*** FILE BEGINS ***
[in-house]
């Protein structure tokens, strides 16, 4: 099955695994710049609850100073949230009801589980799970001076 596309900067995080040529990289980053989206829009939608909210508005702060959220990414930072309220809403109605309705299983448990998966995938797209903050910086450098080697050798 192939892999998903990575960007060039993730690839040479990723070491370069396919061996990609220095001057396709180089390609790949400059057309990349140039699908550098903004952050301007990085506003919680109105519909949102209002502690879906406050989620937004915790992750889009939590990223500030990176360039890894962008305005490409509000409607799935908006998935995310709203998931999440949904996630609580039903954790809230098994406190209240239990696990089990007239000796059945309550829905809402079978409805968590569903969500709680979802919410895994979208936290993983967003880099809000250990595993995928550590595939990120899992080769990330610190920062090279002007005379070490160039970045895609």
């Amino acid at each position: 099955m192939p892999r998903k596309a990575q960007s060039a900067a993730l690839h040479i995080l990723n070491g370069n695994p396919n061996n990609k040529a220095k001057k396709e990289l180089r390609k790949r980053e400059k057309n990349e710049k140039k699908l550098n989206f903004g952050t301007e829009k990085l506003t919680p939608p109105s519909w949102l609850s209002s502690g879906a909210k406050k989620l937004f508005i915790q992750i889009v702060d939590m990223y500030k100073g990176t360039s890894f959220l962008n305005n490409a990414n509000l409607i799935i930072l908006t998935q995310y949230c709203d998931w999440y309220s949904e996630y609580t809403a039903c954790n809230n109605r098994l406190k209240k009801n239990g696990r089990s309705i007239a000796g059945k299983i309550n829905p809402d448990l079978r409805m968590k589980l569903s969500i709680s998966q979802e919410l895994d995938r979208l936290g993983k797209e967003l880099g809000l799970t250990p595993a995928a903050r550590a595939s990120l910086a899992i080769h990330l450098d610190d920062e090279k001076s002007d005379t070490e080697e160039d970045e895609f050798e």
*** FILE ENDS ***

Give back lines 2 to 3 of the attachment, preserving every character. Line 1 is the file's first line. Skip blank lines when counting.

């Protein structure tokens, strides 16, 4: 099955695994710049609850100073949230009801589980799970001076 596309900067995080040529990289980053989206829009939608909210508005702060959220990414930072309220809403109605309705299983448990998966995938797209903050910086450098080697050798 192939892999998903990575960007060039993730690839040479990723070491370069396919061996990609220095001057396709180089390609790949400059057309990349140039699908550098903004952050301007990085506003919680109105519909949102209002502690879906406050989620937004915790992750889009939590990223500030990176360039890894962008305005490409509000409607799935908006998935995310709203998931999440949904996630609580039903954790809230098994406190209240239990696990089990007239000796059945309550829905809402079978409805968590569903969500709680979802919410895994979208936290993983967003880099809000250990595993995928550590595939990120899992080769990330610190920062090279002007005379070490160039970045895609």
């Amino acid at each position: 099955m192939p892999r998903k596309a990575q960007s060039a900067a993730l690839h040479i995080l990723n070491g370069n695994p396919n061996n990609k040529a220095k001057k396709e990289l180089r390609k790949r980053e400059k057309n990349e710049k140039k699908l550098n989206f903004g952050t301007e829009k990085l506003t919680p939608p109105s519909w949102l609850s209002s502690g879906a909210k406050k989620l937004f508005i915790q992750i889009v702060d939590m990223y500030k100073g990176t360039s890894f959220l962008n305005n490409a990414n509000l409607i799935i930072l908006t998935q995310y949230c709203d998931w999440y309220s949904e996630y609580t809403a039903c954790n809230n109605r098994l406190k209240k009801n239990g696990r089990s309705i007239a000796g059945k299983i309550n829905p809402d448990l079978r409805m968590k589980l569903s969500i709680s998966q979802e919410l895994d995938r979208l936290g993983k797209e967003l880099g809000l799970t250990p595993a995928a903050r550590a595939s990120l910086a899992i080769h990330l450098d610190d920062e090279k001076s002007d005379t070490e080697e160039d970045e895609f050798e």